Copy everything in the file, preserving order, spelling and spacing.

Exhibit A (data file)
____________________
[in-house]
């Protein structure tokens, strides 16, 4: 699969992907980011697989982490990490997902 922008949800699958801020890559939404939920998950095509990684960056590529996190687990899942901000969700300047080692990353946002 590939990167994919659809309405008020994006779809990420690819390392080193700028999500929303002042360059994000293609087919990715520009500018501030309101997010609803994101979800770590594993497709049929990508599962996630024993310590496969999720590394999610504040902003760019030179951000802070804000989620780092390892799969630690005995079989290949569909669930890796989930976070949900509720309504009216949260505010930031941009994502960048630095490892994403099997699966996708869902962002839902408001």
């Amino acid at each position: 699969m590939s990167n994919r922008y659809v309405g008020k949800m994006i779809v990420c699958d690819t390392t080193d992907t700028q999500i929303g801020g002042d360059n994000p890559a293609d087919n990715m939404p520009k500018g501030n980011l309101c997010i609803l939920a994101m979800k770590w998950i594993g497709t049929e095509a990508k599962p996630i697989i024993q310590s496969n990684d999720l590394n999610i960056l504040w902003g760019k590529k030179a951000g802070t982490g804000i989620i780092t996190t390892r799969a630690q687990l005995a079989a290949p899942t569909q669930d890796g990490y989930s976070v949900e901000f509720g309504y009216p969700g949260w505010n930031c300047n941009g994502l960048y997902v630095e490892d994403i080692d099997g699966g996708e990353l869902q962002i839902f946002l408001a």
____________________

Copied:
[in-house]
């Protein structure tokens, strides 16, 4: 699969992907980011697989982490990490997902 922008949800699958801020890559939404939920998950095509990684960056590529996190687990899942901000969700300047080692990353946002 590939990167994919659809309405008020994006779809990420690819390392080193700028999500929303002042360059994000293609087919990715520009500018501030309101997010609803994101979800770590594993497709049929990508599962996630024993310590496969999720590394999610504040902003760019030179951000802070804000989620780092390892799969630690005995079989290949569909669930890796989930976070949900509720309504009216949260505010930031941009994502960048630095490892994403099997699966996708869902962002839902408001």
């Amino acid at each position: 699969m590939s990167n994919r922008y659809v309405g008020k949800m994006i779809v990420c699958d690819t390392t080193d992907t700028q999500i929303g801020g002042d360059n994000p890559a293609d087919n990715m939404p520009k500018g501030n980011l309101c997010i609803l939920a994101m979800k770590w998950i594993g497709t049929e095509a990508k599962p996630i697989i024993q310590s496969n990684d999720l590394n999610i960056l504040w902003g760019k590529k030179a951000g802070t982490g804000i989620i780092t996190t390892r799969a630690q687990l005995a079989a290949p899942t569909q669930d890796g990490y989930s976070v949900e901000f509720g309504y009216p969700g949260w505010n930031c300047n941009g994502l960048y997902v630095e490892d994403i080692d099997g699966g996708e990353l869902q962002i839902f946002l408001a």